cexperiences, a broader understanding of vulnerability during this timeperiod is warranted to create adequate policy and programs. To targetservices appropriately requires understanding the salience of systeminvolvement for exacerbating other risk factors and which youth whoare not involved in social service systems during childhood faceconsiderable risk as they transition to adulthood. The present studyexplores youth vulnerability in emerging adulthood by examiningyouth pro
les based on outcomes. The study challenges us to reachbeyond system classi
cations towards broader de
nitions of risk thatmore adequately portray youth experience.
1.1. Theoretical considerations of the transition to adulthood
Aconsiderationofvulnerabilityduringthetransitiontoadulthoodiswarrantedduetorecentscholarshipsuggestingthatthisdevelopmentalperiod looks markedly different than in the past (Arnett, 2000;Settersten et al., 2005; Shanahan, 2000).Arnett (2000, 2001, 2004)de
emerging adulthood
as the period following adolescence thatoccurs prior to adulthood. During emerging adulthood, youth workthroughthetransitiontoadulthoodthroughidentityexploration,insta-bility, self-focus, feelings of neither being an adolescent nor adult, andoptimism(Arnett,2004).Cote(2006)notestheextensionoftheschool- to-work transition and the diminished structures in place to regulatethistransitionascontributorstothistrend.Scholarsarticulatingthelifecourseperspective,whichde
nesthetransitiontoadulthoodintermsof role transitions from dependent to more independent roles, also notethe extension in the time to make these transitions (Elder, 1980;Shanahan, 2000). As this developmental period provides opportunityfor exploration, skill attainment, and support for some segments of thepopulation, those without this opportunity may become even morevulnerable.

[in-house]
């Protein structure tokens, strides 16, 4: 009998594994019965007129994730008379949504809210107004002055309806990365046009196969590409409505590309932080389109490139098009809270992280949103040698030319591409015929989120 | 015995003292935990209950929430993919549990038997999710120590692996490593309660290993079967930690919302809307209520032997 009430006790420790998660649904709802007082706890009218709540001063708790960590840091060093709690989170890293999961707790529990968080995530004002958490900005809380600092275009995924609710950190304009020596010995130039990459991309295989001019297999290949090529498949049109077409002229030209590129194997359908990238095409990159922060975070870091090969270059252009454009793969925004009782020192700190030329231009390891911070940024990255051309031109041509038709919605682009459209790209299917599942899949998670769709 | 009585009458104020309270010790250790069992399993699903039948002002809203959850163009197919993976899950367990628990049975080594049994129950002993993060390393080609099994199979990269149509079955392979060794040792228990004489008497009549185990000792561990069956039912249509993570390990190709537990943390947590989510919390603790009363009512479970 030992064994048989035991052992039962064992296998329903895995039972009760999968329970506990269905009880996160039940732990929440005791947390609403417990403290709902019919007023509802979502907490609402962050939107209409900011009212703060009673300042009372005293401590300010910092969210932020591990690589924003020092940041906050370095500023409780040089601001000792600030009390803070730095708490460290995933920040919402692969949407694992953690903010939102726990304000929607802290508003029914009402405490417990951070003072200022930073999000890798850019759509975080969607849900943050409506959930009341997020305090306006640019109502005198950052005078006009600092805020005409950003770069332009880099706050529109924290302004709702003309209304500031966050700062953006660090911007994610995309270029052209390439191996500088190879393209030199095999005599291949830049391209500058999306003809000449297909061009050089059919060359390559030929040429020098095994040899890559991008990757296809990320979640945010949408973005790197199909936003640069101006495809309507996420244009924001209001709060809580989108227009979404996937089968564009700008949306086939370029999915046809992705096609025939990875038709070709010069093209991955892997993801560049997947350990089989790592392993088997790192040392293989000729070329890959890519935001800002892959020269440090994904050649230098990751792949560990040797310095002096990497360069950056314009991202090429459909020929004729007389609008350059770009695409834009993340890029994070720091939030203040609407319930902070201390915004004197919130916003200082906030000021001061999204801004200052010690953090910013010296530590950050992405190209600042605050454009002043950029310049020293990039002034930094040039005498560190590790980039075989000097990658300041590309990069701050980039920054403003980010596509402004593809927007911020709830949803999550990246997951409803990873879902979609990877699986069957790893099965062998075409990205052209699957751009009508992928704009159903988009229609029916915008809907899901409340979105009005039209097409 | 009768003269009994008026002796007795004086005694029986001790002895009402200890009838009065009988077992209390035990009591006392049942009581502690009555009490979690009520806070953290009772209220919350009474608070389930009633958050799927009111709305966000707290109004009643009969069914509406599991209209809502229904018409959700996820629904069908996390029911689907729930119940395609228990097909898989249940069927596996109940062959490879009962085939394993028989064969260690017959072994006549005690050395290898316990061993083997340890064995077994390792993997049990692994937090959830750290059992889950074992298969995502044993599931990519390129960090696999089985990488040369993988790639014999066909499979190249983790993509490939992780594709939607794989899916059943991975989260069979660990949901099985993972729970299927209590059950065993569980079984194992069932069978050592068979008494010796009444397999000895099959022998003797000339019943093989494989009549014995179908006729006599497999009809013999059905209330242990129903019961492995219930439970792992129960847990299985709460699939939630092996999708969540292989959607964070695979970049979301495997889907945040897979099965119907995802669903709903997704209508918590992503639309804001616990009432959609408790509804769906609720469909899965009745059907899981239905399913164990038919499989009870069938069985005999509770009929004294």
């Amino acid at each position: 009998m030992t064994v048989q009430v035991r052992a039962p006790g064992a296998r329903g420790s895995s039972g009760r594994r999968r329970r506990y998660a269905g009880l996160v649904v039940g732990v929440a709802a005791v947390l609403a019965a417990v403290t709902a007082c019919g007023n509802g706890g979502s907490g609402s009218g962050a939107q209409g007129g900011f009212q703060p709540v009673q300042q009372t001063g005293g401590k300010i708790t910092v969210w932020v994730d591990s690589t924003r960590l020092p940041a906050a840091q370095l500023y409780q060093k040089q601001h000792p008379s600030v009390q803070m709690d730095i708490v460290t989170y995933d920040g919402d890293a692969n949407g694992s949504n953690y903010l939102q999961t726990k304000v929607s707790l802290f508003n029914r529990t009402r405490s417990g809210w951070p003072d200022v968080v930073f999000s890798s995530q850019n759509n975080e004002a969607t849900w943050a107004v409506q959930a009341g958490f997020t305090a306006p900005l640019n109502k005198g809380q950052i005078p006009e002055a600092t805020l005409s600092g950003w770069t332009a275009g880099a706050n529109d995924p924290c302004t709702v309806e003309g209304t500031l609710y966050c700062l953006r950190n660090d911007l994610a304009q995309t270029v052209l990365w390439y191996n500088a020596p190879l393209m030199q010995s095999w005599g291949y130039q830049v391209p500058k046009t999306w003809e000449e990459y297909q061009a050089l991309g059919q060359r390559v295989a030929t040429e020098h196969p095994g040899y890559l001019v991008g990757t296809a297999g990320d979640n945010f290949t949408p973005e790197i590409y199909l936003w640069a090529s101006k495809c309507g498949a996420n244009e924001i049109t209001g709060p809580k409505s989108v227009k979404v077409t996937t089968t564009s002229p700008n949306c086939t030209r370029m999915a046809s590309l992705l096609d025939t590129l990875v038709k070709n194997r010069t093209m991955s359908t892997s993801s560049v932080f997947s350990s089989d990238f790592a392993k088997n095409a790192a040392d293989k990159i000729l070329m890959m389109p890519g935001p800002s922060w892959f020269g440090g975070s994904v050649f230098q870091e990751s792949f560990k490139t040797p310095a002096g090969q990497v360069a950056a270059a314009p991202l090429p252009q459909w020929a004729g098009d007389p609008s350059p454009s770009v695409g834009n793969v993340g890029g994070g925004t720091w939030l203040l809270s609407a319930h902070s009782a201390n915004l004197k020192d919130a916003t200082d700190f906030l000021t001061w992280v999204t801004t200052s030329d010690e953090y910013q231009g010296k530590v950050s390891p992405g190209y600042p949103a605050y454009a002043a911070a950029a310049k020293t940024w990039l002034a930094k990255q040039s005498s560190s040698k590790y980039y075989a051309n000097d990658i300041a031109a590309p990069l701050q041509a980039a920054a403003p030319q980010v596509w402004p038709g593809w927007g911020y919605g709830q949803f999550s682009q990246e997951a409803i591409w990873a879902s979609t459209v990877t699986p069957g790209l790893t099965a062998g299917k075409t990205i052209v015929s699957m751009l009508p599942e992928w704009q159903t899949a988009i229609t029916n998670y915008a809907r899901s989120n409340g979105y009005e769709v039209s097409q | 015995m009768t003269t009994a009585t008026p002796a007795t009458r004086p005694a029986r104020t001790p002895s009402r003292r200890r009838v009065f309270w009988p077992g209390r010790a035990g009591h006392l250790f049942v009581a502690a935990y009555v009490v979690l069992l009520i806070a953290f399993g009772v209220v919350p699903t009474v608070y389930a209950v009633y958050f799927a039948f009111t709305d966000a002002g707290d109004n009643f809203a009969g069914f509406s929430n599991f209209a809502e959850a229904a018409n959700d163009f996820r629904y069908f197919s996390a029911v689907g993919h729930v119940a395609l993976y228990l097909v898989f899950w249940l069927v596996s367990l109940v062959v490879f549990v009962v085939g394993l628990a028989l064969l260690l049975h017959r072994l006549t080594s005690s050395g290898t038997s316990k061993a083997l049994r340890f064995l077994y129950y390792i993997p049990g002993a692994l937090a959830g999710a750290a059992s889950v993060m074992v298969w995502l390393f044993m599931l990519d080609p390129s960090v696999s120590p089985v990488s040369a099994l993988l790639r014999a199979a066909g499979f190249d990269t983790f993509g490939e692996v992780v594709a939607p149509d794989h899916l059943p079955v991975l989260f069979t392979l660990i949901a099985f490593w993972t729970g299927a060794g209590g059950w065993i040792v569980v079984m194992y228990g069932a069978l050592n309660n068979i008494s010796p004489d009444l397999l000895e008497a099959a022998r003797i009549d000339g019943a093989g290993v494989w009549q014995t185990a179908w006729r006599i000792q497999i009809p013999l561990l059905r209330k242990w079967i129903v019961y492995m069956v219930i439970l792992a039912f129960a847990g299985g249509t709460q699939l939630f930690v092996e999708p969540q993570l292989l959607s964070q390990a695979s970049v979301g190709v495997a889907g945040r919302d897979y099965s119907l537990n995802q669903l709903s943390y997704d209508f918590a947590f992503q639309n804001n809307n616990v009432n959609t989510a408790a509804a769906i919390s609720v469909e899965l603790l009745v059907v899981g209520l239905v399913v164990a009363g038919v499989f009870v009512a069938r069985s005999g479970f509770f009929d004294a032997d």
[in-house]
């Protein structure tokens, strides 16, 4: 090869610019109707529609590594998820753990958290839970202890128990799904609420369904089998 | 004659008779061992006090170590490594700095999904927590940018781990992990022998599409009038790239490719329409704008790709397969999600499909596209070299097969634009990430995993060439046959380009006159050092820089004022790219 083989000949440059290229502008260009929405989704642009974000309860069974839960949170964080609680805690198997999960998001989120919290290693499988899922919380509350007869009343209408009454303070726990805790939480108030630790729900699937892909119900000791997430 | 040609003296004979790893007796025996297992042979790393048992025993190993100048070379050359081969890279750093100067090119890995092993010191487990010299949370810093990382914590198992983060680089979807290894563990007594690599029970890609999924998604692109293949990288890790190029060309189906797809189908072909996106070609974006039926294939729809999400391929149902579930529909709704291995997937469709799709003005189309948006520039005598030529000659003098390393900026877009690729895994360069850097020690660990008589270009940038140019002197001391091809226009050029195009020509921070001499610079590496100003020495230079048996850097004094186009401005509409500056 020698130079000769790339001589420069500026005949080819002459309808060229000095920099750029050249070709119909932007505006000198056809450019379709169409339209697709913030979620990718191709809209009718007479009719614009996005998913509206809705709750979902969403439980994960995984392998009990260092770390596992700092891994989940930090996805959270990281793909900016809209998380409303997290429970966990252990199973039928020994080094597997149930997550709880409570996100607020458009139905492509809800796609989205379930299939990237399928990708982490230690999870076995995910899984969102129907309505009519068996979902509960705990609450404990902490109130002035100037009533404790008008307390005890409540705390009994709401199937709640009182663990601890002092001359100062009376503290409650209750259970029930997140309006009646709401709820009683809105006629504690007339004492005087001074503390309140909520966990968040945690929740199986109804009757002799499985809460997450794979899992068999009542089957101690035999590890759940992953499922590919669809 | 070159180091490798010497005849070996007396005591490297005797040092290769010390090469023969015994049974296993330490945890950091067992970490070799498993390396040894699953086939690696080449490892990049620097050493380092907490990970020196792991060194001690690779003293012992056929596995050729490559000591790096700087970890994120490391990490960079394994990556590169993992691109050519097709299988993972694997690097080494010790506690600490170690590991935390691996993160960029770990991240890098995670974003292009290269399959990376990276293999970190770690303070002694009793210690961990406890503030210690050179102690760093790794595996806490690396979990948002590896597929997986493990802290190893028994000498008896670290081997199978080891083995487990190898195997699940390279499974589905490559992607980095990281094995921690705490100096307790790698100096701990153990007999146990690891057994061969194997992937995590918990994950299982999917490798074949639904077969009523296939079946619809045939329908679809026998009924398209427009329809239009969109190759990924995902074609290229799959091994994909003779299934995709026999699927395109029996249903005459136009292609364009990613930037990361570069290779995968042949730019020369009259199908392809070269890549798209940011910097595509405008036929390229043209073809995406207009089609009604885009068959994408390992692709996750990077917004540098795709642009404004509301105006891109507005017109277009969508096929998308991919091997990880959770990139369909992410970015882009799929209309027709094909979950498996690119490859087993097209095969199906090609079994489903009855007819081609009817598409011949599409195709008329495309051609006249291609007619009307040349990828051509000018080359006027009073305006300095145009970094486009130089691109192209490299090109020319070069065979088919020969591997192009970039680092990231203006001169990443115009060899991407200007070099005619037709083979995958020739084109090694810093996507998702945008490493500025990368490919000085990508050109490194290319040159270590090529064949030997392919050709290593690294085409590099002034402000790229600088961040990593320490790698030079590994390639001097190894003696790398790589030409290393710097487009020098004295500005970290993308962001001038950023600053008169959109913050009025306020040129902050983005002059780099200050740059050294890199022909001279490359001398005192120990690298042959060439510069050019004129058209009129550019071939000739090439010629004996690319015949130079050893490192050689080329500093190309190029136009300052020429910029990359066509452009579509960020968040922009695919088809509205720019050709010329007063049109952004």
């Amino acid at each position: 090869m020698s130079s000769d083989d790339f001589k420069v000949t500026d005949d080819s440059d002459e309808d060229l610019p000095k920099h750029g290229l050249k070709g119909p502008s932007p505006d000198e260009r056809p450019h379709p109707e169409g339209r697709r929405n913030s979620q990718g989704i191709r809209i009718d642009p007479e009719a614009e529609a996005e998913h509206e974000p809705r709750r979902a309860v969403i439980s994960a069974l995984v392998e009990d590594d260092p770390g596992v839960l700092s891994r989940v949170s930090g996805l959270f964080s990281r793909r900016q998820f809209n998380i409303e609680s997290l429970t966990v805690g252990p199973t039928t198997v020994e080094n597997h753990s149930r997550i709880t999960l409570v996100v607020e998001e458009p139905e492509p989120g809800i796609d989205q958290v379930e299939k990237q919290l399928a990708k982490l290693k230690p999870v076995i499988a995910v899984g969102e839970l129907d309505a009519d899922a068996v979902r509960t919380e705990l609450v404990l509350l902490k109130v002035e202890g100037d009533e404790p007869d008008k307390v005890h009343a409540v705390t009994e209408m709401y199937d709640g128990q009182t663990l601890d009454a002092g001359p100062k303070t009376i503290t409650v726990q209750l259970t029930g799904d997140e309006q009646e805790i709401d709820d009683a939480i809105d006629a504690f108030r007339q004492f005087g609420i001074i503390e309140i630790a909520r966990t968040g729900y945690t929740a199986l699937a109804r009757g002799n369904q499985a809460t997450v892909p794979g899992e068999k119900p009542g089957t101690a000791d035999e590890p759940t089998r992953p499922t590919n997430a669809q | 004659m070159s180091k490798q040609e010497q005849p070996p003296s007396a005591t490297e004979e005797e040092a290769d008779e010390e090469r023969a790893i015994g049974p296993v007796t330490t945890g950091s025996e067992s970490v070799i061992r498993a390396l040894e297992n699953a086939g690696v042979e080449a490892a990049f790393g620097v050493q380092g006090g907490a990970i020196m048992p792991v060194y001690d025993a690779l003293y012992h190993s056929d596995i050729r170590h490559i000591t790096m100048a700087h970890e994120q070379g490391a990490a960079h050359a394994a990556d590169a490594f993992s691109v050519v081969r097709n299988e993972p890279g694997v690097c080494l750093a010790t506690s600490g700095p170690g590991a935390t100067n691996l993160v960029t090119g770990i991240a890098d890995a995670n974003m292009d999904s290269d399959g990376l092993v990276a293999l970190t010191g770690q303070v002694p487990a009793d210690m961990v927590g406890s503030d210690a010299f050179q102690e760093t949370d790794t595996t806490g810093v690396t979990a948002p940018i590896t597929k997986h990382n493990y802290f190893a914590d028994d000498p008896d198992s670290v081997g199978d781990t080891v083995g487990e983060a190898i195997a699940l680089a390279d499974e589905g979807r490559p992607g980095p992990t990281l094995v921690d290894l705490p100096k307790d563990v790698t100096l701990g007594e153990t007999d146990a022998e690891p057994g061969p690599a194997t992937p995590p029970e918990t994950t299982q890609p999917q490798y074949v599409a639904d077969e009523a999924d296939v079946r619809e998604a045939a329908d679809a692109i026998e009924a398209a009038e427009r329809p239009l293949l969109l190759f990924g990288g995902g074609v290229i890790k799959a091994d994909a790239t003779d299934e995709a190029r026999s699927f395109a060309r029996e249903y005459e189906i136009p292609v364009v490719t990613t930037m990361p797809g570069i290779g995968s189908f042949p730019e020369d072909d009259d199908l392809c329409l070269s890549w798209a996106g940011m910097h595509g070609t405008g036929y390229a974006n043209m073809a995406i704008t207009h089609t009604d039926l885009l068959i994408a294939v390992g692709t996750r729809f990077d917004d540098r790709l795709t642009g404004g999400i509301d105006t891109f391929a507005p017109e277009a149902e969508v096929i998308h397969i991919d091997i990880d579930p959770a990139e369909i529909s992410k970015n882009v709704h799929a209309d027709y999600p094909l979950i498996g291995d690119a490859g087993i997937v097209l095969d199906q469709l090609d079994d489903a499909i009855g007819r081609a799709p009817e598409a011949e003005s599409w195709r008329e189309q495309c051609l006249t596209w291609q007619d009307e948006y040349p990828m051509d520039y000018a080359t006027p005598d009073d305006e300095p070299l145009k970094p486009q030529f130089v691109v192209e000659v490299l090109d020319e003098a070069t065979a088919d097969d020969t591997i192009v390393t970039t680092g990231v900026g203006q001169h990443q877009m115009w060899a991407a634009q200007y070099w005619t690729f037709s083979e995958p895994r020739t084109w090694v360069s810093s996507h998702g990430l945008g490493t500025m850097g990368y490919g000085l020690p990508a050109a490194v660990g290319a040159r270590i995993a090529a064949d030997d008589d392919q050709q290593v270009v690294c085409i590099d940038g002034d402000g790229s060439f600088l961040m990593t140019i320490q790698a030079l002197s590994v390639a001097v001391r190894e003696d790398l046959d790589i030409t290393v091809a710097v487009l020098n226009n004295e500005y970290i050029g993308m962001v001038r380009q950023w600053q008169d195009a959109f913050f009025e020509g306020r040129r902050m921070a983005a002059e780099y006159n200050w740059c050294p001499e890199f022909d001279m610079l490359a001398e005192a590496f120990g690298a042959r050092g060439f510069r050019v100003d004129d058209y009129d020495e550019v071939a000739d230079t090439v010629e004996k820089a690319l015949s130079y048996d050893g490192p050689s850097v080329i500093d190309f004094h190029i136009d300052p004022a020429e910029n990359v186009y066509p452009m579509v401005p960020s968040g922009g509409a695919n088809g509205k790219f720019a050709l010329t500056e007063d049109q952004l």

1.2. System-involved youth
The connections between early life experiences and vulnerabilityare quite salient (Mechanic & Tanner, 2007), and evidence hasmountedthatyouthinservicesystemsfaceparticularstruggles.Manyyouth from these systems have pre-existing risk factors related topoverty, race, family background, education, physical and mentalhealth issues, and access to resources. There is clear evidence thatyouth in the child welfare system (e.g.,Berzin, 2008; Courtney &Dworsky, 2006; Goerge et al., 2002), youth who have been in special
Children and Youth Services Review 32 (2010) 487
E-mail address:
see front matter © 2009 Elsevier Ltd. All rights reserved.doi:10.1016/j.childyouth.2009.11.001
Contents lists available atScienceDirect
Children and Youth Services Review